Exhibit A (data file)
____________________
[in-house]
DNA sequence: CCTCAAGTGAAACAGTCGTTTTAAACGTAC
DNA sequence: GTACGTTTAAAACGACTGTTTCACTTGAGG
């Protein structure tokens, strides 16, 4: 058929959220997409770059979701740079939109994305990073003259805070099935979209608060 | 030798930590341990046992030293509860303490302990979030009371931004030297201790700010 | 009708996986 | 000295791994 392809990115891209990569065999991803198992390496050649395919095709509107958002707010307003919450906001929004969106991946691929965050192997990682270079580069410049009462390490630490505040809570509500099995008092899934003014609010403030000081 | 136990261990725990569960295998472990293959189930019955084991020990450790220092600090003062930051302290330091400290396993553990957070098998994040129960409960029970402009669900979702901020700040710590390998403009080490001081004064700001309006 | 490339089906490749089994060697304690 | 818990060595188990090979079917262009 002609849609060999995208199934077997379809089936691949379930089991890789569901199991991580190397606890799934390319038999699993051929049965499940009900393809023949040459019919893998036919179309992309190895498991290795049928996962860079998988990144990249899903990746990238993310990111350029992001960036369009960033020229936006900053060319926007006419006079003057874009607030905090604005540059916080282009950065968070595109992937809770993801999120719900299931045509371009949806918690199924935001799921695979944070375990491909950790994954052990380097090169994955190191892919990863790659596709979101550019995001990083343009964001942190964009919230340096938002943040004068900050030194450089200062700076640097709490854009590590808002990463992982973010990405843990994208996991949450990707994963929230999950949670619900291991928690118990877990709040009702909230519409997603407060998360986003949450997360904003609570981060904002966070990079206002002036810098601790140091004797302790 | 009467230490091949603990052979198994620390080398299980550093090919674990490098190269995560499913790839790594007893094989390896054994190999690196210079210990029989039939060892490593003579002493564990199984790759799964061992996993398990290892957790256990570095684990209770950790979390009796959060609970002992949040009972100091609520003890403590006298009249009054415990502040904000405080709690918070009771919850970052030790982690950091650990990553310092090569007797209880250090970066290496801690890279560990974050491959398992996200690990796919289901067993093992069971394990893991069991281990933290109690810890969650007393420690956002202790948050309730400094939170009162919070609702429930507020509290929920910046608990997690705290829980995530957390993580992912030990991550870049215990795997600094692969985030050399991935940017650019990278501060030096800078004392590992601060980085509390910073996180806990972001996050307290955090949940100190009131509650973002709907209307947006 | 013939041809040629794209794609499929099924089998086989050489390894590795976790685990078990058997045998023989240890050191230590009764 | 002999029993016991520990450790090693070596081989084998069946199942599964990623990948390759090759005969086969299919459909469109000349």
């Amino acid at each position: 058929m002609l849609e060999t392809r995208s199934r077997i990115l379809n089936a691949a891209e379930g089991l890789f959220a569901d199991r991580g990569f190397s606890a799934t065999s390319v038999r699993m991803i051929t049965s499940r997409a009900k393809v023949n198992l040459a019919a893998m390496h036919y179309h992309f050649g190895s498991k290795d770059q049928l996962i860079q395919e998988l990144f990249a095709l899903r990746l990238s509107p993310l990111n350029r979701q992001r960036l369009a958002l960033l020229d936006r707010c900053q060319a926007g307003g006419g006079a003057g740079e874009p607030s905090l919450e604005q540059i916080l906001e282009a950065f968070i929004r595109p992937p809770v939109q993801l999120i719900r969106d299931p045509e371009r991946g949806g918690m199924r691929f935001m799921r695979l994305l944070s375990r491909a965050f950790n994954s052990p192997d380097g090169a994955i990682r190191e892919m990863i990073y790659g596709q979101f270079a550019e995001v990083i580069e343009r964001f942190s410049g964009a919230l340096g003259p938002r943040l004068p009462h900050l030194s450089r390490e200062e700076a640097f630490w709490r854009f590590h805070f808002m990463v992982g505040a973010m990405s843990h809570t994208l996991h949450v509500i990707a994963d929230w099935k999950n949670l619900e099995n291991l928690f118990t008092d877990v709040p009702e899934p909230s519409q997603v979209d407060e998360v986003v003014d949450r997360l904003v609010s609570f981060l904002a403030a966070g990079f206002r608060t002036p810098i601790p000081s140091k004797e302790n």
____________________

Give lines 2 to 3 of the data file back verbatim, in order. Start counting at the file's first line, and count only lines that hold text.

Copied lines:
DNA sequence: CCTCAAGTGAAACAGTCGTTTTAAACGTAC
DNA sequence: GTACGTTTAAAACGACTGTTTCACTTGAGG